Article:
WT1 mRNA-electroporated, mature moDCs (E.R., M.R., Rosa Barreira da Silva, Francesca Avogadri, Dana E. Pepe, Sharanya Chandrasekhar, Christian Munz, Glenn Heller, J.Y., and J.W.Y., manuscript submitted, May 2009) were cocultured with 105 autologous T cells in 96-well round-bottom plates at a ratio of 10:1 (T:DC) in complete RPMI 1640–10% autologous serum supplemented with recombinant human IL-15 (10 ng/mL; R&D Systems). After 7 days, T cells were tested for WT1-specific cytolytic activity generated in primary culture using a colorimetric cytotoxic T lymphocyte (CTL) assay.37 Target cells were 697 (WT1+ HLA-A*0201+ cell line) or LCL 721.221 (WT1neg HLA-A*0201neg NK cell-sensitive lymphoblastoid cell line). Target cells were stained with PKH26 membrane dye (Sigma-Aldrich) and added to wells containing candidate CTLs. After 4 to 5 hours, cells were harvested, exposed to a membrane-impermeable DNA stain (TO-PRO-3 iodide, 1 μM final concentration; Invitrogen), and analyzed by flow cytometry. Target cells were gated for PKH26 red fluorescence, and lysed targets were costained with TO-PRO-3. Unlysed targets excluded this membrane-impermeable stain. Background and maximum TO-PRO-3 staining were obtained by incubation with medium and detergent-exposed targets, respectively.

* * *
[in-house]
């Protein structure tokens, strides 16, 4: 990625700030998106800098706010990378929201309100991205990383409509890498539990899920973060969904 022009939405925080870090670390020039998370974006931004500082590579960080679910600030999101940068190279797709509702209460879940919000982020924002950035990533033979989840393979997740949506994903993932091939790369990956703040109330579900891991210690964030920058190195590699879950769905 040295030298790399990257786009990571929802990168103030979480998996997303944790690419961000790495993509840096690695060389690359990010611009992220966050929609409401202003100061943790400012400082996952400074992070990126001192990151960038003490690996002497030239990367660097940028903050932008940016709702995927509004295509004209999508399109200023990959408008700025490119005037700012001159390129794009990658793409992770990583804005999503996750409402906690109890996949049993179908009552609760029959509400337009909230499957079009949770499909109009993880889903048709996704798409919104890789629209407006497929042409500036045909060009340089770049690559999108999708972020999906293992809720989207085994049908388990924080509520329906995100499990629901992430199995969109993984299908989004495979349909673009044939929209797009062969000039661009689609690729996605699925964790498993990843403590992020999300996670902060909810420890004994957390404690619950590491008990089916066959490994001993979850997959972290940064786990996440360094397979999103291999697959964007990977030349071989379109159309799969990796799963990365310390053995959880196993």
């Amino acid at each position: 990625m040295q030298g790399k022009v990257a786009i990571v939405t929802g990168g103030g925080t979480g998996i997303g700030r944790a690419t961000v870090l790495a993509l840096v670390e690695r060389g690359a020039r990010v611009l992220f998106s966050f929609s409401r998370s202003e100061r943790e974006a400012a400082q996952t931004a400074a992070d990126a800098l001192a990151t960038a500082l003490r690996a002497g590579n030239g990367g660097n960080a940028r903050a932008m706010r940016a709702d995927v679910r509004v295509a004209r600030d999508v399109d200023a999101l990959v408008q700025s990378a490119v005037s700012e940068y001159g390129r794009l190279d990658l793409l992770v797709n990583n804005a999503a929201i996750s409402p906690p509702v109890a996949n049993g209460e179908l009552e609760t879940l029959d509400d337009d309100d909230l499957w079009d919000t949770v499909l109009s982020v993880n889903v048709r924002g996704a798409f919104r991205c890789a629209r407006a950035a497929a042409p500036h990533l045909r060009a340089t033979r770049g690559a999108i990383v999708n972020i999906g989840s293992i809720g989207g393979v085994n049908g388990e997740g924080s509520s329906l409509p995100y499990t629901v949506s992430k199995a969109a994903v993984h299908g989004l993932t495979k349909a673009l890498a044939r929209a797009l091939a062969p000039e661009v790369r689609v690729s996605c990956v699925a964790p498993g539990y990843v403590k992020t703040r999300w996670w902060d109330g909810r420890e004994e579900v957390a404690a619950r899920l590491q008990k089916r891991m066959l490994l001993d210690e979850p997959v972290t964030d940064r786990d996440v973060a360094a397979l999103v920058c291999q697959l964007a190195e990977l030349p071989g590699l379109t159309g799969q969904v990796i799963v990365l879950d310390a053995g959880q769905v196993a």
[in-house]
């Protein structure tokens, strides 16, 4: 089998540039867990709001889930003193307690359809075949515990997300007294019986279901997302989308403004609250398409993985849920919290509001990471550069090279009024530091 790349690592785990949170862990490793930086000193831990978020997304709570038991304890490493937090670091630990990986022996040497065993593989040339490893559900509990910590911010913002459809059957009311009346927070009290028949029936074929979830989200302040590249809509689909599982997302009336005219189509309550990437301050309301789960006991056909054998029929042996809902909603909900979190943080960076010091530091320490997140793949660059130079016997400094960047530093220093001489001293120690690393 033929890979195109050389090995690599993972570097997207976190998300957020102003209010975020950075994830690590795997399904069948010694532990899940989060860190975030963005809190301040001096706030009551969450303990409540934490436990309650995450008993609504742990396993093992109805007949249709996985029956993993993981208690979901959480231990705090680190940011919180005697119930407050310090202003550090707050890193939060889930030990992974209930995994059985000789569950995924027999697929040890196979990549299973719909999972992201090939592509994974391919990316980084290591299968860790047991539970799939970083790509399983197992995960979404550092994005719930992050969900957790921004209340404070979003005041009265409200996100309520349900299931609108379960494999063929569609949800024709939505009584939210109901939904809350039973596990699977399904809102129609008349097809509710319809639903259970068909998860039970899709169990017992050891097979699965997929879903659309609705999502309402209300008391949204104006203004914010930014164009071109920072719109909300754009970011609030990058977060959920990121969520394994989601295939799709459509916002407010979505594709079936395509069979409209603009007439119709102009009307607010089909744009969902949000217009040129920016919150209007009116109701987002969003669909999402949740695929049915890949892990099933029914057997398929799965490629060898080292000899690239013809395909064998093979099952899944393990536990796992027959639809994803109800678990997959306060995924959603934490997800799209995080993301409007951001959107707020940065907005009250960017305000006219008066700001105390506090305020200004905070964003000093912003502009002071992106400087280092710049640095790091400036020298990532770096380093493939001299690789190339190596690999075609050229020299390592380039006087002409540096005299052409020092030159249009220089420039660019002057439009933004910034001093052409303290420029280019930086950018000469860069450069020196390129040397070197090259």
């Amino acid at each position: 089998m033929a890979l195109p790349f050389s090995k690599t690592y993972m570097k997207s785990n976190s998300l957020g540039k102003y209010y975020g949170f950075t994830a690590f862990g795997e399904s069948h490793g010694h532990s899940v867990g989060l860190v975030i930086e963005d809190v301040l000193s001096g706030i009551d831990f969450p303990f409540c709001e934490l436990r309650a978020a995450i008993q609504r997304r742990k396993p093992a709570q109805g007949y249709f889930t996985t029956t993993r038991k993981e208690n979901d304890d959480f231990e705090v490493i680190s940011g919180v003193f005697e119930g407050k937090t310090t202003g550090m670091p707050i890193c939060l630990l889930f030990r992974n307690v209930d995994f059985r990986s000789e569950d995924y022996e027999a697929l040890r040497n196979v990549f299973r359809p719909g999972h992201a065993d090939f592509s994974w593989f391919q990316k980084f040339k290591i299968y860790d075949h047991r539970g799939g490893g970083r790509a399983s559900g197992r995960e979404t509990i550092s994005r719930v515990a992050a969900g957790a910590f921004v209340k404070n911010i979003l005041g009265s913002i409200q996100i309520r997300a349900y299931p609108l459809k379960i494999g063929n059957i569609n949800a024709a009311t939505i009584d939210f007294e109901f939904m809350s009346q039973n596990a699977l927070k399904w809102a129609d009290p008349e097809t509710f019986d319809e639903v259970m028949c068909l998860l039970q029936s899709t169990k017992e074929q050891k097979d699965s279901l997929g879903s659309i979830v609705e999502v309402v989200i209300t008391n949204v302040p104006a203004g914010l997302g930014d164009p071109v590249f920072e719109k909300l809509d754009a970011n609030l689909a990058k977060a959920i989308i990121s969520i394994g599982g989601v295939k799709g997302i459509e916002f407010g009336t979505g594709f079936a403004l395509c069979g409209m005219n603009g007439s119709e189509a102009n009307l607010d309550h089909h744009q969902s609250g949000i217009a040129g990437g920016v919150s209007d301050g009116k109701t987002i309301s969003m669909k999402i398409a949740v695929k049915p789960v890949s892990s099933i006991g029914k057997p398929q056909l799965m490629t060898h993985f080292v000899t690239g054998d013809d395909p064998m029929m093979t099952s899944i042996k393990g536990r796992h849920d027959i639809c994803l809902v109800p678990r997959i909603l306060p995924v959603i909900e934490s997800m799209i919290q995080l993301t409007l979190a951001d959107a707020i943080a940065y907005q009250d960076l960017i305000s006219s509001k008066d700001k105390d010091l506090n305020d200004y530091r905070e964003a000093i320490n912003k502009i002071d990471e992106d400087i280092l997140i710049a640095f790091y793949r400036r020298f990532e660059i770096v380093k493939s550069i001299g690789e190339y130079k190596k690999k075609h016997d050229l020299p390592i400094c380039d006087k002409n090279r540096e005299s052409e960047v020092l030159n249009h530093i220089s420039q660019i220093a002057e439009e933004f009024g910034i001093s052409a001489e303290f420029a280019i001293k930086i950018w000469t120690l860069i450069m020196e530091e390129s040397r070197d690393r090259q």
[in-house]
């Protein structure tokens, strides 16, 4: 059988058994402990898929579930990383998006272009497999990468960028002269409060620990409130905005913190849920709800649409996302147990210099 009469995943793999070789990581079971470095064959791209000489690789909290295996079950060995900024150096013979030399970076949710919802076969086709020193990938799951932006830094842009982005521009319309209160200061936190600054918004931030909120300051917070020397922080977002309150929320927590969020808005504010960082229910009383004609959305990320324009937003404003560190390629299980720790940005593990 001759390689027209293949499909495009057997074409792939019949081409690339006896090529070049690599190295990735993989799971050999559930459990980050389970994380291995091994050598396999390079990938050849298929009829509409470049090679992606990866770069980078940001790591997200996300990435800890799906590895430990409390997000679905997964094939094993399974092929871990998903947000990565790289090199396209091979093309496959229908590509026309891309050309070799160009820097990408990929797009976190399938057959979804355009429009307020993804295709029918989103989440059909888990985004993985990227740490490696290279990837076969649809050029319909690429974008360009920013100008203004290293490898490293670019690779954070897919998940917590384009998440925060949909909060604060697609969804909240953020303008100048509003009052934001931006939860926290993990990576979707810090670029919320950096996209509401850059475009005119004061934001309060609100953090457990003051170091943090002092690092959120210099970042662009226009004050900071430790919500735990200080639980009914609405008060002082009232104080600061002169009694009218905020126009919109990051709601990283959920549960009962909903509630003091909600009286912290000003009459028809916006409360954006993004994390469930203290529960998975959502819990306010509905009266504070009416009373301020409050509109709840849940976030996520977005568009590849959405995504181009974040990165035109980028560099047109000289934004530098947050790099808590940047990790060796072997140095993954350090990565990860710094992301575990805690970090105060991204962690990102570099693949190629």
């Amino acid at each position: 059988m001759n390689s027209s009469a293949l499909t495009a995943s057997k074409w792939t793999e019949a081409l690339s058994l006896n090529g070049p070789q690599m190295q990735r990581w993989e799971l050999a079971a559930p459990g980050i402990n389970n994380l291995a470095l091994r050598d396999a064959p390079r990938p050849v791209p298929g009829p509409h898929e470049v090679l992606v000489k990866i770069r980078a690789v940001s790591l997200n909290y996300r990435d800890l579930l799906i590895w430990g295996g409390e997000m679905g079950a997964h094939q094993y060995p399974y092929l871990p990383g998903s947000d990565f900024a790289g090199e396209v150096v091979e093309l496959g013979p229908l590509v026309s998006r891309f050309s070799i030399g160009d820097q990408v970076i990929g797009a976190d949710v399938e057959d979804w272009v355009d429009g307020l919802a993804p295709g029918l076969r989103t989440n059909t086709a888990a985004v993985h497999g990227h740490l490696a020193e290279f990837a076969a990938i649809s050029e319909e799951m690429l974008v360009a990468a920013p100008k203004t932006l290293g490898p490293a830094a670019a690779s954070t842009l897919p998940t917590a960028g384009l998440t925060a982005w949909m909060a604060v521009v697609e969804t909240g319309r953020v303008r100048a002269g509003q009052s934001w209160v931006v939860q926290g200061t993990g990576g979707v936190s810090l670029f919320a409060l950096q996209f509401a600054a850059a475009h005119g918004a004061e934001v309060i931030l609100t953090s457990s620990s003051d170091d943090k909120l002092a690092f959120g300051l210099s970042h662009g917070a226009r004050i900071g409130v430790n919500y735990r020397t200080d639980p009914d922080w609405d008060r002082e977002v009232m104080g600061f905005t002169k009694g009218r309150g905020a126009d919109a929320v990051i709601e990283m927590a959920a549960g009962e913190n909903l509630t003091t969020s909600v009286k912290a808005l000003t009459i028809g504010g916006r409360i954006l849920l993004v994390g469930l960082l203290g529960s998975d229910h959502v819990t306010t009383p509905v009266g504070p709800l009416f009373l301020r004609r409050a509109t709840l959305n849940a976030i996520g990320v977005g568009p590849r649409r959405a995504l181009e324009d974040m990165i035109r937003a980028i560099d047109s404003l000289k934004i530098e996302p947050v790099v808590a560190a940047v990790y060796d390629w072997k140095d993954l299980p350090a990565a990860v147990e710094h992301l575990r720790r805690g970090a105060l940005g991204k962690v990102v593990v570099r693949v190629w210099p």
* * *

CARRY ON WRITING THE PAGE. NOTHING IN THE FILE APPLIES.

Cytofluorographically sorted CD4+CD25bright or CD4+CD25neg T cells, primed by autologous IDO+ moDCs, were added to the above cultures for generating WT1-specific CTL at a ratio of 1:1 (suppressor:responder T cell). Controls included cultures without candidate Tregs. After 7 days, T cells were tested for WT1-specific cytolytic activity generated in primary culture using a colorimetric assay by direct incubation with PKH26-labeled target cells, as described above.
Detection of interferon-γ secretion